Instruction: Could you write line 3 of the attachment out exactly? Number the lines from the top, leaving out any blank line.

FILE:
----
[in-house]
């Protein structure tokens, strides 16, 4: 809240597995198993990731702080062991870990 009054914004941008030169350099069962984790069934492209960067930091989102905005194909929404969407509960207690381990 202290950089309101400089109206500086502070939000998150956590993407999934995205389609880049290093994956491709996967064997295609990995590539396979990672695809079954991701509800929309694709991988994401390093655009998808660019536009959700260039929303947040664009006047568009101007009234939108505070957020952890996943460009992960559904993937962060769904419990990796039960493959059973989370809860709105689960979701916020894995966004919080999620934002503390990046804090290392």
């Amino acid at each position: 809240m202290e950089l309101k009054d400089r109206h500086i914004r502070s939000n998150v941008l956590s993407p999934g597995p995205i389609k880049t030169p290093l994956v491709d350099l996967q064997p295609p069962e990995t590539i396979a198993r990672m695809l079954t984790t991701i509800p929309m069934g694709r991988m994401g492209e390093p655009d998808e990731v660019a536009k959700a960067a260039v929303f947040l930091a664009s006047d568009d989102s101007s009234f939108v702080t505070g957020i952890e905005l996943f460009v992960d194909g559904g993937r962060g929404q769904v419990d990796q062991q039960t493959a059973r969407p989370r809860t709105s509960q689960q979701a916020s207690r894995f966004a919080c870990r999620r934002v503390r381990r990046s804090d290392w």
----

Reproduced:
């Amino acid at each position: 809240m202290e950089l309101k009054d400089r109206h500086i914004r502070s939000n998150v941008l956590s993407p999934g597995p995205i389609k880049t030169p290093l994956v491709d350099l996967q064997p295609p069962e990995t590539i396979a198993r990672m695809l079954t984790t991701i509800p929309m069934g694709r991988m994401g492209e390093p655009d998808e990731v660019a536009k959700a960067a260039v929303f947040l930091a664009s006047d568009d989102s101007s009234f939108v702080t505070g957020i952890e905005l996943f460009v992960d194909g559904g993937r962060g929404q769904v419990d990796q062991q039960t493959a059973r969407p989370r809860t709105s509960q689960q979701a916020s207690r894995f966004a919080c870990r999620r934002v503390r381990r990046s804090d290392w």